If your school uses self-paced instruction, self-checking can help students and teachers. Students can identify and correct their own errors and the teacher saves time. But how do you help students maintain integrity?
David explains a simple method he uses to support students’ efforts at maintaining integrity. Whether you choose to use a smartphone like David does, or adapt a lower-tech approach, consider a random approach to integrity.
Self-checking: I think it’s a great opportunity for them to learn at a young age. Sometimes I wonder if we put a little too much temptation on too young students, and then maybe expect them to have a higher level of integrity than what they have matured to. That has always been a problem. Probably most students at some point get caught with cheating in their score and they don’t do it properly.
It used to be, back when I started teaching, that I would spot check every book that was handed in for a test, and that just got to be cumbersome. It’s a lot of work the teacher shouldn’t have to be doing.
Lately what I’ve been doing, and it seems to be working better than anything that I’ve ever tried before, is I have a randomizer app on my phone. I’ve got all the students’ names in it in a list. Usually after lunch or after last break or something, on days that I remember, I just pull it out. I take the third name that comes up and that student is the checker. Then I take the next two third names that come up and those are the ones that get checked. Then I’ve got a list of the subjects and I randomly pick a subject, and those two students bring that subject and the checker gets the answer key and checks the last lesson that they did in it.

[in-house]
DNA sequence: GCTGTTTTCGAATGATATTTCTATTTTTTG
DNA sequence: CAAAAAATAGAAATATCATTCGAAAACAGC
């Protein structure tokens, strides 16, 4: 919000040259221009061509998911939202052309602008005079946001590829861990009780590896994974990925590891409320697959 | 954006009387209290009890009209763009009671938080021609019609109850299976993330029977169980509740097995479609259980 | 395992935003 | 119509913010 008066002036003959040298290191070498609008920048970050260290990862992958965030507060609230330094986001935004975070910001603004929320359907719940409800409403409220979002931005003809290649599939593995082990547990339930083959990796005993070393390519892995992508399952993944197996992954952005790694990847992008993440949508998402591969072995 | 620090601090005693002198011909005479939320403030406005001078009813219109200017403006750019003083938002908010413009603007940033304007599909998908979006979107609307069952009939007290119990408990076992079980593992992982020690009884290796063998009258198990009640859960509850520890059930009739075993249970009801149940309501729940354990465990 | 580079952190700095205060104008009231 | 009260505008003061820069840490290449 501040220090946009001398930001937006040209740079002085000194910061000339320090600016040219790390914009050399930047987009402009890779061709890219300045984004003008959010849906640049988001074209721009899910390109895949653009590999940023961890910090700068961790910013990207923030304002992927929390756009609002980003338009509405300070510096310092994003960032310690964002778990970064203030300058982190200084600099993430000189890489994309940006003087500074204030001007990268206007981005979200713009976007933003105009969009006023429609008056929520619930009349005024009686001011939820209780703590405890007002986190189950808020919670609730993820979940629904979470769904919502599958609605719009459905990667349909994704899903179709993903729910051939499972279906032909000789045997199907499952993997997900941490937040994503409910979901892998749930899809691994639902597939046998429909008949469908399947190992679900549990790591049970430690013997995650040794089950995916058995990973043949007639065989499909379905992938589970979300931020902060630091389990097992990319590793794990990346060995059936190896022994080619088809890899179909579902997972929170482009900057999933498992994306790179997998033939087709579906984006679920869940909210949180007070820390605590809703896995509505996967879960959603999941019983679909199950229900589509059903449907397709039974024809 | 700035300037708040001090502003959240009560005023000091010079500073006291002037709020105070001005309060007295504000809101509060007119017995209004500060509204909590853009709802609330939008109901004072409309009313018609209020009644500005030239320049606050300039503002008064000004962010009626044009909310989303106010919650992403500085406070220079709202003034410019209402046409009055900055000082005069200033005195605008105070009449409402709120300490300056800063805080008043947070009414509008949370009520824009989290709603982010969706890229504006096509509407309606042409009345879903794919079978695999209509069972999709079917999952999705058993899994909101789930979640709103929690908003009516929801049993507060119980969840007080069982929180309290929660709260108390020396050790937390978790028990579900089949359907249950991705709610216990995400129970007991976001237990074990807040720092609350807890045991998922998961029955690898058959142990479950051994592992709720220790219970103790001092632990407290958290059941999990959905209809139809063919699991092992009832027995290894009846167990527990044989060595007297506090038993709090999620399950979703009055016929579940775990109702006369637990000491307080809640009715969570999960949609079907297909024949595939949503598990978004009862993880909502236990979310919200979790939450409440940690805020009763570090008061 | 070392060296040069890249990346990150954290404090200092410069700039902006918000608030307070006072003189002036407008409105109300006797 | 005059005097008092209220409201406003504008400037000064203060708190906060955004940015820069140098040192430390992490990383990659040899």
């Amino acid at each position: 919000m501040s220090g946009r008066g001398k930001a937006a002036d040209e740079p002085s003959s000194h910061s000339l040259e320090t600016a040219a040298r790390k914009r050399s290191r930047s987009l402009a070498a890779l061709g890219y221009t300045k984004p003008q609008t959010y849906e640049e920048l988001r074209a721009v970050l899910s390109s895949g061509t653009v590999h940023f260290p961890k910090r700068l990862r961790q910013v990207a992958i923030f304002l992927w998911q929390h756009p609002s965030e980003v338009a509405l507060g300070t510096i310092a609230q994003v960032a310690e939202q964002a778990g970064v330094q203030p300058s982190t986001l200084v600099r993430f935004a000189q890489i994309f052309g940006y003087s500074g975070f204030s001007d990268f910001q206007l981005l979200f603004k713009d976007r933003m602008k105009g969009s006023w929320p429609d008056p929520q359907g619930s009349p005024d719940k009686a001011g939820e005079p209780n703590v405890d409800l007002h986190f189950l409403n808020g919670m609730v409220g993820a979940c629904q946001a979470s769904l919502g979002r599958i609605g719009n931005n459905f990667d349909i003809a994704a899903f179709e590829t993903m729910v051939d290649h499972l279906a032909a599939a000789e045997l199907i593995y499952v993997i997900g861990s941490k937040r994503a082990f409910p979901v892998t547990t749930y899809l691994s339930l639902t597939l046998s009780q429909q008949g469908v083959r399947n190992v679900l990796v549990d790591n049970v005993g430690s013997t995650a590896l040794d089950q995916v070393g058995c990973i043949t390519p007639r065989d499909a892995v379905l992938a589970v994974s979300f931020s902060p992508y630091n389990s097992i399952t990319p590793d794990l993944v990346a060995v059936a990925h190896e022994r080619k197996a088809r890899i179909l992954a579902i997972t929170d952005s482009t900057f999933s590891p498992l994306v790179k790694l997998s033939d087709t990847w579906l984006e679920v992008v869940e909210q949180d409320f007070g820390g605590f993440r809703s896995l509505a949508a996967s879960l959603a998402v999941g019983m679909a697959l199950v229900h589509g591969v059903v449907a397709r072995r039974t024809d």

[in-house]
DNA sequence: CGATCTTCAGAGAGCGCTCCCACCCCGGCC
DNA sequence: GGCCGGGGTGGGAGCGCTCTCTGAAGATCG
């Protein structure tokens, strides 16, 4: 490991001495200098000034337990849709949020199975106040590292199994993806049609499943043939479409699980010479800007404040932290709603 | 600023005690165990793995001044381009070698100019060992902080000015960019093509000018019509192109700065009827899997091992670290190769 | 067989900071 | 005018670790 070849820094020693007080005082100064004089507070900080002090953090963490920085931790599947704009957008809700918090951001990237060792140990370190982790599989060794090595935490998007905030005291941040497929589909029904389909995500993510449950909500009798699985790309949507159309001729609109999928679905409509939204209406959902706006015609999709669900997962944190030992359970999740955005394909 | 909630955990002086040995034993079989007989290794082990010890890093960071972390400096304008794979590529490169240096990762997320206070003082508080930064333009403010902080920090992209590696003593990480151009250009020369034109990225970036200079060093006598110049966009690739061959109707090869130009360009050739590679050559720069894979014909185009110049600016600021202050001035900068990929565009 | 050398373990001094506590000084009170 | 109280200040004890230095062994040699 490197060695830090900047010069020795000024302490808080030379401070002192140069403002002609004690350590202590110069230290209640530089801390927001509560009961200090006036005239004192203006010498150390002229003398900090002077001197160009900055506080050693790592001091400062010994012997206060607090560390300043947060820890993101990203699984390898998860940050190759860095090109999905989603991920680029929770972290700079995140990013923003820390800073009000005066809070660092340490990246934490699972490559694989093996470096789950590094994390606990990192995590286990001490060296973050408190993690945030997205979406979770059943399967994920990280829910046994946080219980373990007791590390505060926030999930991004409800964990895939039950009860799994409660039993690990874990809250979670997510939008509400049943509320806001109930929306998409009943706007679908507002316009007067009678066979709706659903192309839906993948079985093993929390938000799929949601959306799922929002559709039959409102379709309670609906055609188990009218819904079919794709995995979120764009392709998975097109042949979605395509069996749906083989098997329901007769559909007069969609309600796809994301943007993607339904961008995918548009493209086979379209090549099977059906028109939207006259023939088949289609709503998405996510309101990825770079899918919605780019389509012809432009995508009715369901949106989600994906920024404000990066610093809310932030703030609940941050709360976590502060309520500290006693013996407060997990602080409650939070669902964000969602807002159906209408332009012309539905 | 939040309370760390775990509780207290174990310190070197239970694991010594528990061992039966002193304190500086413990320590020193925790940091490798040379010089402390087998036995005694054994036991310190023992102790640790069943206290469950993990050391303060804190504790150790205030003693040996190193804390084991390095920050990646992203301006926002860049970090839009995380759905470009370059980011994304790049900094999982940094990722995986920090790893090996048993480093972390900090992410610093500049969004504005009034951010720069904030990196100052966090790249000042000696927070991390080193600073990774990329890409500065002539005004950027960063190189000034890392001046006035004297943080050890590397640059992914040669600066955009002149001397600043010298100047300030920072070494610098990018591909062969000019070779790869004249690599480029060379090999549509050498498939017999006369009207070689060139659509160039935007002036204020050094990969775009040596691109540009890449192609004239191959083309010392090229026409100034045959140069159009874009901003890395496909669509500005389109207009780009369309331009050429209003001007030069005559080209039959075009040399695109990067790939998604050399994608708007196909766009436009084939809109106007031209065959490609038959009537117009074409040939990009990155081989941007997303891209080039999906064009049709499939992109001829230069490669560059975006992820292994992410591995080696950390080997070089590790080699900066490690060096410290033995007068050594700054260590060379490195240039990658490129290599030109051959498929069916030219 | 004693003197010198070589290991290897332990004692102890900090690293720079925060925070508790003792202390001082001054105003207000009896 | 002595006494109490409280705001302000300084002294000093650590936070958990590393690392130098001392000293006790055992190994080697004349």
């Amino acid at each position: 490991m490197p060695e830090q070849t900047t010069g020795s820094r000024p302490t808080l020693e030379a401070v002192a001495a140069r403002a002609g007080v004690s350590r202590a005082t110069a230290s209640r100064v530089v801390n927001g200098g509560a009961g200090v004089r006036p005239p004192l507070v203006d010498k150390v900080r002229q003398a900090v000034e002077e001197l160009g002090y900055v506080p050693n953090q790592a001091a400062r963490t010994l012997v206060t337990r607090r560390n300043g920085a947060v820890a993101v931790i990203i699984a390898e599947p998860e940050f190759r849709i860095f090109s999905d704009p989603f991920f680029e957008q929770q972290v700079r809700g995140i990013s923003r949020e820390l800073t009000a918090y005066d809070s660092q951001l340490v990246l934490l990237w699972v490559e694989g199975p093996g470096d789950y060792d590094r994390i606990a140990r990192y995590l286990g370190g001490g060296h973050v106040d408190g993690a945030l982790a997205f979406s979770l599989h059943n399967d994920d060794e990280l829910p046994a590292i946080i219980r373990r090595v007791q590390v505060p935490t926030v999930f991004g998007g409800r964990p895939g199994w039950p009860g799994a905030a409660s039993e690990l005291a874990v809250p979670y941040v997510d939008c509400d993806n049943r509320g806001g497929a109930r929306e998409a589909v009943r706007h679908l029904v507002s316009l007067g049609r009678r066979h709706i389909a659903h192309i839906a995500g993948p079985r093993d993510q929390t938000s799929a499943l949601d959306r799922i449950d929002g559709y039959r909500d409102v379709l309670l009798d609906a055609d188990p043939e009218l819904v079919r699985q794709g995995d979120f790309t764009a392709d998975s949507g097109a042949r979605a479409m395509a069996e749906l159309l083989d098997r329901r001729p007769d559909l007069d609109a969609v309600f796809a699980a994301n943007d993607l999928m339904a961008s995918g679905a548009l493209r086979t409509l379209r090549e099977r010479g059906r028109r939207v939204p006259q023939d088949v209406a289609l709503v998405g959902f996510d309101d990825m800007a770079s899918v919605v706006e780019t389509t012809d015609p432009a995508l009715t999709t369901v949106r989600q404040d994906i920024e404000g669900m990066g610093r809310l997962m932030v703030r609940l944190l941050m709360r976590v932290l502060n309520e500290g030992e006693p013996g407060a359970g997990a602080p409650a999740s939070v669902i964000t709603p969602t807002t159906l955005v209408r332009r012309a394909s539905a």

If it’s perfect, then I give them a little award. If it’s got problems, they erase it and do it again. If it’s got real problems, then the penalties get bigger. If it’s bad enough, they erase the entire Light Unit and start over. If you happen to be on Lesson 14 or something, you have to redo two or three weeks worth of work in that subject. It’s pretty good motivation.
Again, I would like to see them do it because it’s the right thing to do, not because they’re afraid of what’s going to happen if they don’t. But that has really helped. No one knows when they’re going to get called and no one knows which subject is going to get checked. It seems to really keep them on top of it.
CONTRIBUTOR: David Miller
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